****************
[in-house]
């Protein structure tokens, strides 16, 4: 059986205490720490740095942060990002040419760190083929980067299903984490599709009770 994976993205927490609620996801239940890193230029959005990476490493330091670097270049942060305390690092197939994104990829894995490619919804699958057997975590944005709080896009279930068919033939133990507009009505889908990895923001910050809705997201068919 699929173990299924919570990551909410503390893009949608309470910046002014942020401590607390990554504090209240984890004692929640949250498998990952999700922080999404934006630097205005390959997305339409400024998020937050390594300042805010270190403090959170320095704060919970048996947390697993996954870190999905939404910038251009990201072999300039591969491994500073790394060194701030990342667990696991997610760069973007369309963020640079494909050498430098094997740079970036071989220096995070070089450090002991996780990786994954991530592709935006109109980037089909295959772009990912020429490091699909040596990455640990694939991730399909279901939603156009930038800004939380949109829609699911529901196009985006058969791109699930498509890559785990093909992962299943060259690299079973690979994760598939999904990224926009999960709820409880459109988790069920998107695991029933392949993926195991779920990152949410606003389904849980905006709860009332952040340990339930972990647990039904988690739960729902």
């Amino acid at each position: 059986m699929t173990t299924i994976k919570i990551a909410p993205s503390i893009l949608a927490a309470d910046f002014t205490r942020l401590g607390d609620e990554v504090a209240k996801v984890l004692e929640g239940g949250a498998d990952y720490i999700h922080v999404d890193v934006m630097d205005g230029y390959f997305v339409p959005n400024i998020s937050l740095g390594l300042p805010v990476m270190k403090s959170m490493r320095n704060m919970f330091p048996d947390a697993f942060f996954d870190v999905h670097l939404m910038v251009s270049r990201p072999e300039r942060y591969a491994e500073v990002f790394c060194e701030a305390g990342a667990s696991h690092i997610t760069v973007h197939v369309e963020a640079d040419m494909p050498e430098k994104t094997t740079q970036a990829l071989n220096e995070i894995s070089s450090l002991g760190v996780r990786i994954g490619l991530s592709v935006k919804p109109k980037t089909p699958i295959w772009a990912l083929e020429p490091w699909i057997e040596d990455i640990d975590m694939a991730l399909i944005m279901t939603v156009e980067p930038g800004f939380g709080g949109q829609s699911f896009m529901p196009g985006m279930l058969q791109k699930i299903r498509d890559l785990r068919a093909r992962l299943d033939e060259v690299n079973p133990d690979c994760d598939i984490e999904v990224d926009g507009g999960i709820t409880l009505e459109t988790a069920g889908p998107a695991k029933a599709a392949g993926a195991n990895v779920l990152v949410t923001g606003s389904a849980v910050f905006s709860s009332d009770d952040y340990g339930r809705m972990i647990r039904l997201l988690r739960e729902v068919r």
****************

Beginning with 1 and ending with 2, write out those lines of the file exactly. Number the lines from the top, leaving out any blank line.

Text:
[in-house]
């Protein structure tokens, strides 16, 4: 059986205490720490740095942060990002040419760190083929980067299903984490599709009770 994976993205927490609620996801239940890193230029959005990476490493330091670097270049942060305390690092197939994104990829894995490619919804699958057997975590944005709080896009279930068919033939133990507009009505889908990895923001910050809705997201068919 699929173990299924919570990551909410503390893009949608309470910046002014942020401590607390990554504090209240984890004692929640949250498998990952999700922080999404934006630097205005390959997305339409400024998020937050390594300042805010270190403090959170320095704060919970048996947390697993996954870190999905939404910038251009990201072999300039591969491994500073790394060194701030990342667990696991997610760069973007369309963020640079494909050498430098094997740079970036071989220096995070070089450090002991996780990786994954991530592709935006109109980037089909295959772009990912020429490091699909040596990455640990694939991730399909279901939603156009930038800004939380949109829609699911529901196009985006058969791109699930498509890559785990093909992962299943060259690299079973690979994760598939999904990224926009999960709820409880459109988790069920998107695991029933392949993926195991779920990152949410606003389904849980905006709860009332952040340990339930972990647990039904988690739960729902």